“It’s as bad as I’ve ever experienced,” she said. “The worst part is that it goes against us because….people don’t want this type of performance, and the chances of us getting back our schools, they make that worse,” Moran said, gesturing towards the jeering audience members behind her after the meeting.

She said the board does have two security officers, but that “they just aren’t doing what we need them to be doing.”

Hester repeatedly scoffed at the board’s security force throughout the meeting, saying more than once that she dared anyone to remove her. She received her fair share of criticism from audience members and the board for her behavior.

It didn’t deter Hester, who’s come to be known as “18 Wheeler” by her critics and supporters. She kept talking over speakers.

And in the battle between School Board members over the appointment of the two positions, Cade took a page from Hester’s book as she talked over board president Thomas Robichaux, and told him he was out of order for refusing to consider the other 10 nominees for interim superintendent she proposed, and instead only voting on Smith’s appointment. Ignoring the president’s gavel banging, she and Thomas raised their voices in a heated dispute with Robichaux that culminated in Thomas walking out of the meeting, only to return minutes later.

“Stan Smith is not certified to be a superintendent,” Cade said to Robichaux. “If he can’t be a superintendent, he can’t be interim. He was hired to be a CFO.”

Cade, along with Thomas, said Robichaux shouldn’t have informed the media last week of his intent to place Smith in the position.

And when it came time to discuss Padian’s salary as deputy superintendent, Thomas alleged that the Orleans Parish School Board has systematically discriminated against its black employees by offering experienced black staffers less pay than white staffers with less experience. He then read aloud the salaries of the School Board’s executive staffers, comparing Padian and Smith’s proposed salaries and years of experience with that of those staffers. Both Cade and Thomas said the duties Padian would be performing as deputy superintendent were no different then the duties she’s performing as executive director.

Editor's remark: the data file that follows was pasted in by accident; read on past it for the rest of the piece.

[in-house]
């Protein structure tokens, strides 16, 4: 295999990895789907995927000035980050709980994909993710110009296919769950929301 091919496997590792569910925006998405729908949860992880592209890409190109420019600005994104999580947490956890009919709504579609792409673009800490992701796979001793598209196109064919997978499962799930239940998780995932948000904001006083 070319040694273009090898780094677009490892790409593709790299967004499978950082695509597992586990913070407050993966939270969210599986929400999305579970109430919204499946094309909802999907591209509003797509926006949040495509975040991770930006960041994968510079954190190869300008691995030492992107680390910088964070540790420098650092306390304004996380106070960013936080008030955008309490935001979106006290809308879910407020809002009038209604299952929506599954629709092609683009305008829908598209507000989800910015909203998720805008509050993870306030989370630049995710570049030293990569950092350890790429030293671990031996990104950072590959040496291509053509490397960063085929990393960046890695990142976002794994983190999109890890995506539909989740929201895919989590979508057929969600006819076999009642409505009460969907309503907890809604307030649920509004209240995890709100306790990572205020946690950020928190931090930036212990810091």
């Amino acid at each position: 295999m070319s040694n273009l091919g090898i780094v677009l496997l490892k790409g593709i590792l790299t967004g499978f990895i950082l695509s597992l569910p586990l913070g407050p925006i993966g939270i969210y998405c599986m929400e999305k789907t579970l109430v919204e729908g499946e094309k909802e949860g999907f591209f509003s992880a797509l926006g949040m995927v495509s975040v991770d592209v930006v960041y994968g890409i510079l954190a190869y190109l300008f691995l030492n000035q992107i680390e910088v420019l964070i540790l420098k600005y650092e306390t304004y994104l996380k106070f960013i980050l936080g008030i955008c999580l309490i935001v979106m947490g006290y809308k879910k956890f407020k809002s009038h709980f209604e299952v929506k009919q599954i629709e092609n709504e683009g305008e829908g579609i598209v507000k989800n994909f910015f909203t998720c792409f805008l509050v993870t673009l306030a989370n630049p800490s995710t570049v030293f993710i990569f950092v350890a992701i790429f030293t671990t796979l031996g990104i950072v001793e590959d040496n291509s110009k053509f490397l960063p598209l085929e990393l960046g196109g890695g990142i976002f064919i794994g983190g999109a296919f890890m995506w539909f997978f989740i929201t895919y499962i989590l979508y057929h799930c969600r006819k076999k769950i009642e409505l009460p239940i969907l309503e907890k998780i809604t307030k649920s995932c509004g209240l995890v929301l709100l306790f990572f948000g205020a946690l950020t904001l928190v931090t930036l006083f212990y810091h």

Despite all this, the board managed to roll forward the millage, and get the two positions appointed. The tax rate for the board next year will be set at 45.31 mills, up from this year’s 43.6 mills. It means the board will take in an extra $5120 million, and have more to distribute to charter schools. Correction: The tax increase will raise just more than $5 million, not $120 million.

Several charter school leaders and proponents spoke out in support of the increase during the board’s hour-long public hearing, which was held prior to the meeting. Several other commenters spoke out against it, citing the School Board’s history of mismanagement of taxpayers’ dollars and clamoring for more accountability.

The board voted 5-2 in favor of the proposed millage increase, with Cade and Thomas opposed.

The increase brings the millage up to the total previously allowed by voters.

Jessica Williams

Jessica Williams stays on top of the city's loosely organized collection of public schools, with a special emphasis on charter schools. In 2011 she was recognized by the Press Club of New Orleans for her...